Born Claire McLamore in New York City, this lyric/dramatic soprano achieved her greatest successes in Europe, particularly in Munich where she was a revered presence even after retirement. In building a career, she had to battle opposition from her first husband, a doctor of biophysics, who was uncomfortable with her pursuit of engagements away from her home in Rochester, NY. A contract in Frankfurt, where she worked with Georg Solti, led to numerous other Continental bookings, however, and her success was assured.

Following initial studies at the Eastman School of Music, Watson traveled to New York in 1948 to work with Elisabeth Schumann and Sergius Kagen. Schumann informed her that, although she was not wrong to study Lieder, her voice really suited her to the lyric stage and suggested that she begin study of Octavian (Strauss’s Der Rosenkavalier). After a successful audition with Otto Klemperer, the young soprano accompanied the conductor to Europe to benefit from his coaching. At a party in Vienna, Watson was heard by bass Emmanuel List, who invited her to travel to Graz where he knew the director. Watson was engaged and asked to open the season in six weeks as Desdemona. The frantic singer flew back to the United States where she approached Schumann for some rush-order coaching. Her debut having been successful, she was given a contract for three more roles, but a demand from her husband that she return home put a temporary halt to her European activities. After the birth of a fourth child, Watson realized that her life belonged to the stage and auditioned successfully for the role of Elettra in a Juilliard production of Idomeneo. She hired an agent who then arranged three auditions for European houses. All three produced offers of contracts and Watson chose Frankfurt.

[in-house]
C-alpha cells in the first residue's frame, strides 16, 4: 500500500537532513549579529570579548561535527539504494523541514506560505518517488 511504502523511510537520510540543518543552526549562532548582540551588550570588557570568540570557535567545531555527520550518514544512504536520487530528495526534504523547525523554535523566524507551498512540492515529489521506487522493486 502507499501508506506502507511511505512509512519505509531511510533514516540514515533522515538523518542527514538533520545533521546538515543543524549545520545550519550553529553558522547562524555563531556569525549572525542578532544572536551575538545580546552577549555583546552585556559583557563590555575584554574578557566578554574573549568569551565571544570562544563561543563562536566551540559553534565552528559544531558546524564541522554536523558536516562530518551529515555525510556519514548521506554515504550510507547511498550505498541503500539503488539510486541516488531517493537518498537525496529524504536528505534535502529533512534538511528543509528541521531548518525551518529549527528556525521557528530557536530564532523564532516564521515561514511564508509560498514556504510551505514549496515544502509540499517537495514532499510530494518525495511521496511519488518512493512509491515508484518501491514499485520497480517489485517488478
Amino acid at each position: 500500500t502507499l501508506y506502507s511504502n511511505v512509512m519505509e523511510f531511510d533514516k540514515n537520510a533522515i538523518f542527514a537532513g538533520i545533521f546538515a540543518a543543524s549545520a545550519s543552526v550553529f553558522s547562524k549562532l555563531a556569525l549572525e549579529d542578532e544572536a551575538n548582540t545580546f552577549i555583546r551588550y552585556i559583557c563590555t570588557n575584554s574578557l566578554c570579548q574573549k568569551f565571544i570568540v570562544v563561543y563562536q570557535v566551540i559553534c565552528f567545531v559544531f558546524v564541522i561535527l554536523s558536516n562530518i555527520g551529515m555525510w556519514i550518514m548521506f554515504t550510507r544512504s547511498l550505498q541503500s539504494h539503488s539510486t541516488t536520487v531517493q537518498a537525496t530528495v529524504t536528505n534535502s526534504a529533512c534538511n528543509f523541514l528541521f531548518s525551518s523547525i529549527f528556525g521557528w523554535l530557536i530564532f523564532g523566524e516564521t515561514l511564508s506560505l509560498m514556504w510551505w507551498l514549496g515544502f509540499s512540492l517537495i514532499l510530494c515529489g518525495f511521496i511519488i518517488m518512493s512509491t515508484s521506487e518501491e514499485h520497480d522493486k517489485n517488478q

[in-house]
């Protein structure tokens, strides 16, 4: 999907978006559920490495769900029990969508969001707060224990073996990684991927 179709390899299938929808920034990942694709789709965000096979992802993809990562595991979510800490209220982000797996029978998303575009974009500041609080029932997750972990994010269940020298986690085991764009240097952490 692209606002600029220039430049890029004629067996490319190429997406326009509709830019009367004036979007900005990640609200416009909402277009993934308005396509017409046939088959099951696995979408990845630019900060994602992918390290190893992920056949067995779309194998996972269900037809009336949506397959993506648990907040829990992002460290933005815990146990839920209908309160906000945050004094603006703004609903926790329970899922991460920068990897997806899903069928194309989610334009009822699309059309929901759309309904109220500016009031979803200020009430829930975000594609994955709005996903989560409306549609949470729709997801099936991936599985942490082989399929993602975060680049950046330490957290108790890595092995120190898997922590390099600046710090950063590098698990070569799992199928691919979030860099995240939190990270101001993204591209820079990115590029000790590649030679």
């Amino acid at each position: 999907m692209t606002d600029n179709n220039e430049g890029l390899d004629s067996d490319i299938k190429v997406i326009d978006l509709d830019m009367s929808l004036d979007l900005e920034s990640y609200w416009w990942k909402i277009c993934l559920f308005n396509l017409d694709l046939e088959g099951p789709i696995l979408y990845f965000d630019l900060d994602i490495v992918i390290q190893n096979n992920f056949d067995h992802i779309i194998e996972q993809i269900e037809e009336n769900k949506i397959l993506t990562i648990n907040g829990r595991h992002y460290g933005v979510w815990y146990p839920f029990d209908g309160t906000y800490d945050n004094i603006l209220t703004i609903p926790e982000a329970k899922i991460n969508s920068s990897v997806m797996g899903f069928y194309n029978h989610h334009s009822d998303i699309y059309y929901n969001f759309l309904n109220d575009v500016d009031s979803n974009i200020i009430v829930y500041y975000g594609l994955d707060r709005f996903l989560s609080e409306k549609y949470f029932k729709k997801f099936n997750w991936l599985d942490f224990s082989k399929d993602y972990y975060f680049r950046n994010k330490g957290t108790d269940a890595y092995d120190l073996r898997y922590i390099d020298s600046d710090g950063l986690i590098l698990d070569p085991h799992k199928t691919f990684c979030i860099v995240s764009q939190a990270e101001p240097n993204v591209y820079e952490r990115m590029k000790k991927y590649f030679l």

Under Solti, her first year at Frankfurt offered her 11 roles, ranging from Aida to Tatyana in Eugene Onegin. In 1958, Watson was chosen to sing Mozart’s Countess for the reopening of Munich’s exquisite Cuvillies Theatre. Her triumph in the role was so complete that she elected to begin residing in Munich, remaining there for the rest of her career and beyond.

Vienna had called her in 1957, and she appeared there as Aida, beginning a long association with that city. Appearances at other theaters came quickly thereafter. London saw her Marschallin in 1958, Glyndebourne in 1960 (alternating in the role with Régine Crespin). Her Italian career took her to Venice, Rome, Florence, and Milan’s La Scala, frequently in Wagner roles. Watson’s American career was more limited, taking her to San Francisco (Elisabeth in Don Carlo and Mozart’s Countess), Chicago (Donna Anna and Pamina), New Orleans (Ariadne, Arabella, and Elsa), Pittsburgh (Elisabeth and Senta) and a concert performance of Ariadne auf Naxos with the Boston Symphony. She was unable to agree with the Metropolitan Opera on repertory and never sang there.

Aided by her association with Solti, Watson made a number of significant recordings. Peter Grimes, under the composer’s direction, has not left the catalog since its initial release in 1958. Solti used her in his landmark recording of Wagner’s Ring and Klemperer engaged her for his recording of Don Giovanni. An overly-prominent vibrato keeps these examples of her work from entering the top-most level, but one is always conscious of a discriminating and musical mind informing her singing.